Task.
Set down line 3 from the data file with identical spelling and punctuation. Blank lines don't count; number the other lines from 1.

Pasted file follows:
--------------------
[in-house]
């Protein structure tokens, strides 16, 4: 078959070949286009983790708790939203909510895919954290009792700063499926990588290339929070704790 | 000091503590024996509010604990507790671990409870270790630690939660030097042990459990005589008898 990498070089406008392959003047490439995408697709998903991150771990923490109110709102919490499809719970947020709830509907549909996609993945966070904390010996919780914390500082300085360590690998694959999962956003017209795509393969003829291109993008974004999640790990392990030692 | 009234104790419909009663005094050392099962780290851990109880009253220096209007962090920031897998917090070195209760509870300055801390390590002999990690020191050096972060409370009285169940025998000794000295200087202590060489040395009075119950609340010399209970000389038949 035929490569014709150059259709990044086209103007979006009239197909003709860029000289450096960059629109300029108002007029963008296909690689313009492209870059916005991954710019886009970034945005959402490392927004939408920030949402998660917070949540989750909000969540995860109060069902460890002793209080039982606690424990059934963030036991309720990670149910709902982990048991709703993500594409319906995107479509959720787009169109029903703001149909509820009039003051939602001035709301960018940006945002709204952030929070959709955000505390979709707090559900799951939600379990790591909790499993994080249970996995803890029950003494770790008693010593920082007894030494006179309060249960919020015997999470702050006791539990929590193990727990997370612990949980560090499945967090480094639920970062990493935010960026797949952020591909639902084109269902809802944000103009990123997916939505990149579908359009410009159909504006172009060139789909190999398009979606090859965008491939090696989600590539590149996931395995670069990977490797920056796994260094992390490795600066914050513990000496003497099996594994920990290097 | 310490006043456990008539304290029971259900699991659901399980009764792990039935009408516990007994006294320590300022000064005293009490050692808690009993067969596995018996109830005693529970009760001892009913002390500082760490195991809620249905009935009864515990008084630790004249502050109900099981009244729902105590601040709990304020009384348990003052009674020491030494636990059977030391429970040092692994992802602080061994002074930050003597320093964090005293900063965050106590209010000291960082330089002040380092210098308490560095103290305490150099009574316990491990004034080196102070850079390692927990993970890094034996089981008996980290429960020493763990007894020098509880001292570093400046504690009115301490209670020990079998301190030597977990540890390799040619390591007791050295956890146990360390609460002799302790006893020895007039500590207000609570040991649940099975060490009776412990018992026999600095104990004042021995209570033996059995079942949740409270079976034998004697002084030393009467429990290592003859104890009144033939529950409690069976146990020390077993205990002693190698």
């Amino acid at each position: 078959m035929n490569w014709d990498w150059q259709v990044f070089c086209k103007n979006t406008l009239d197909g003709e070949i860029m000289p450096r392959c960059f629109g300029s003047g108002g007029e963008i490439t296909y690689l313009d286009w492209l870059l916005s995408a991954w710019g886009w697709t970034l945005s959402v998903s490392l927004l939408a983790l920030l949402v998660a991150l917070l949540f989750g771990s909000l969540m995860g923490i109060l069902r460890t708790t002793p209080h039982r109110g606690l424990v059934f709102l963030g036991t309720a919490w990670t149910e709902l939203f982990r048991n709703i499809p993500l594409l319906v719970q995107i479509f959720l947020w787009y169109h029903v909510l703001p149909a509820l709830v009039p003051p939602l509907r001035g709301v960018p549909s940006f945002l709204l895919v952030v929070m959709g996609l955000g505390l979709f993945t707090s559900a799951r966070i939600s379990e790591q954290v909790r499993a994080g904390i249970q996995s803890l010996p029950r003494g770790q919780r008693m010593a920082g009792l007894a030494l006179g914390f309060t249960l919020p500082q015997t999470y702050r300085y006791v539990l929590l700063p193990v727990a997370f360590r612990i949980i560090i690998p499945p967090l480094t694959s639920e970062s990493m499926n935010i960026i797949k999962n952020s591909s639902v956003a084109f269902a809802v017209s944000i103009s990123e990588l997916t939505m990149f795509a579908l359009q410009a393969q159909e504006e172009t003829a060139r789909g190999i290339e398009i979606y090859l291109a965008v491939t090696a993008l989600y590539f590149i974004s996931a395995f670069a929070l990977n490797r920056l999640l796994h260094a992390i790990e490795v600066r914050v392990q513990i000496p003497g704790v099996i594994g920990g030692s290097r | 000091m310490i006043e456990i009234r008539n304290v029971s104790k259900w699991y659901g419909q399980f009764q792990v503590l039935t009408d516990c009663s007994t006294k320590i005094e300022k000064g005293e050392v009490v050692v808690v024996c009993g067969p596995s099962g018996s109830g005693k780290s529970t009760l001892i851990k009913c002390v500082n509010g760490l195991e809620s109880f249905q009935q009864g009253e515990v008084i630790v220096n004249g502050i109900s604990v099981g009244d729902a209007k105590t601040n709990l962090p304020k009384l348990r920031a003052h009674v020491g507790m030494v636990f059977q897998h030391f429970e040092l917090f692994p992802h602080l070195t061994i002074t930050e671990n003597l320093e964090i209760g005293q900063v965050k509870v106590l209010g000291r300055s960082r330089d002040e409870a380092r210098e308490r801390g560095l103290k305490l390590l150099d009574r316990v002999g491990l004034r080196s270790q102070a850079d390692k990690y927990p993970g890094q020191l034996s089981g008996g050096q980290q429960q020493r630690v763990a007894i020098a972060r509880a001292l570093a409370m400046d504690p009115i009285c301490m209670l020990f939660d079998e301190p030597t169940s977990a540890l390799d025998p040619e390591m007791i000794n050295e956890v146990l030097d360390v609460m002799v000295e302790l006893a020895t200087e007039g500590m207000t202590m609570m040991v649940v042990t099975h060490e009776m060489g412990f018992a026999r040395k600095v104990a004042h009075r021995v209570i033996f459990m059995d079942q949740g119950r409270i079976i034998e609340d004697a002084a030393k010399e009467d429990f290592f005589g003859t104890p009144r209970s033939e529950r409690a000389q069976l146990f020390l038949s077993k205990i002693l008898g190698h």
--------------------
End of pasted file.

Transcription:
């Amino acid at each position: 078959m035929n490569w014709d990498w150059q259709v990044f070089c086209k103007n979006t406008l009239d197909g003709e070949i860029m000289p450096r392959c960059f629109g300029s003047g108002g007029e963008i490439t296909y690689l313009d286009w492209l870059l916005s995408a991954w710019g886009w697709t970034l945005s959402v998903s490392l927004l939408a983790l920030l949402v998660a991150l917070l949540f989750g771990s909000l969540m995860g923490i109060l069902r460890t708790t002793p209080h039982r109110g606690l424990v059934f709102l963030g036991t309720a919490w990670t149910e709902l939203f982990r048991n709703i499809p993500l594409l319906v719970q995107i479509f959720l947020w787009y169109h029903v909510l703001p149909a509820l709830v009039p003051p939602l509907r001035g709301v960018p549909s940006f945002l709204l895919v952030v929070m959709g996609l955000g505390l979709f993945t707090s559900a799951r966070i939600s379990e790591q954290v909790r499993a994080g904390i249970q996995s803890l010996p029950r003494g770790q919780r008693m010593a920082g009792l007894a030494l006179g914390f309060t249960l919020p500082q015997t999470y702050r300085y006791v539990l929590l700063p193990v727990a997370f360590r612990i949980i560090i690998p499945p967090l480094t694959s639920e970062s990493m499926n935010i960026i797949k999962n952020s591909s639902v956003a084109f269902a809802v017209s944000i103009s990123e990588l997916t939505m990149f795509a579908l359009q410009a393969q159909e504006e172009t003829a060139r789909g190999i290339e398009i979606y090859l291109a965008v491939t090696a993008l989600y590539f590149i974004s996931a395995f670069a929070l990977n490797r920056l999640l796994h260094a992390i790990e490795v600066r914050v392990q513990i000496p003497g704790v099996i594994g920990g030692s290097r | 000091m310490i006043e456990i009234r008539n304290v029971s104790k259900w699991y659901g419909q399980f009764q792990v503590l039935t009408d516990c009663s007994t006294k320590i005094e300022k000064g005293e050392v009490v050692v808690v024996c009993g067969p596995s099962g018996s109830g005693k780290s529970t009760l001892i851990k009913c002390v500082n509010g760490l195991e809620s109880f249905q009935q009864g009253e515990v008084i630790v220096n004249g502050i109900s604990v099981g009244d729902a209007k105590t601040n709990l962090p304020k009384l348990r920031a003052h009674v020491g507790m030494v636990f059977q897998h030391f429970e040092l917090f692994p992802h602080l070195t061994i002074t930050e671990n003597l320093e964090i209760g005293q900063v965050k509870v106590l209010g000291r300055s960082r330089d002040e409870a380092r210098e308490r801390g560095l103290k305490l390590l150099d009574r316990v002999g491990l004034r080196s270790q102070a850079d390692k990690y927990p993970g890094q020191l034996s089981g008996g050096q980290q429960q020493r630690v763990a007894i020098a972060r509880a001292l570093a409370m400046d504690p009115i009285c301490m209670l020990f939660d079998e301190p030597t169940s977990a540890l390799d025998p040619e390591m007791i000794n050295e956890v146990l030097d360390v609460m002799v000295e302790l006893a020895t200087e007039g500590m207000t202590m609570m040991v649940v042990t099975h060490e009776m060489g412990f018992a026999r040395k600095v104990a004042h009075r021995v209570i033996f459990m059995d079942q949740g119950r409270i079976i034998e609340d004697a002084a030393k010399e009467d429990f290592f005589g003859t104890p009144r209970s033939e529950r409690a000389q069976l146990f020390l038949s077993k205990i002693l008898g190698h």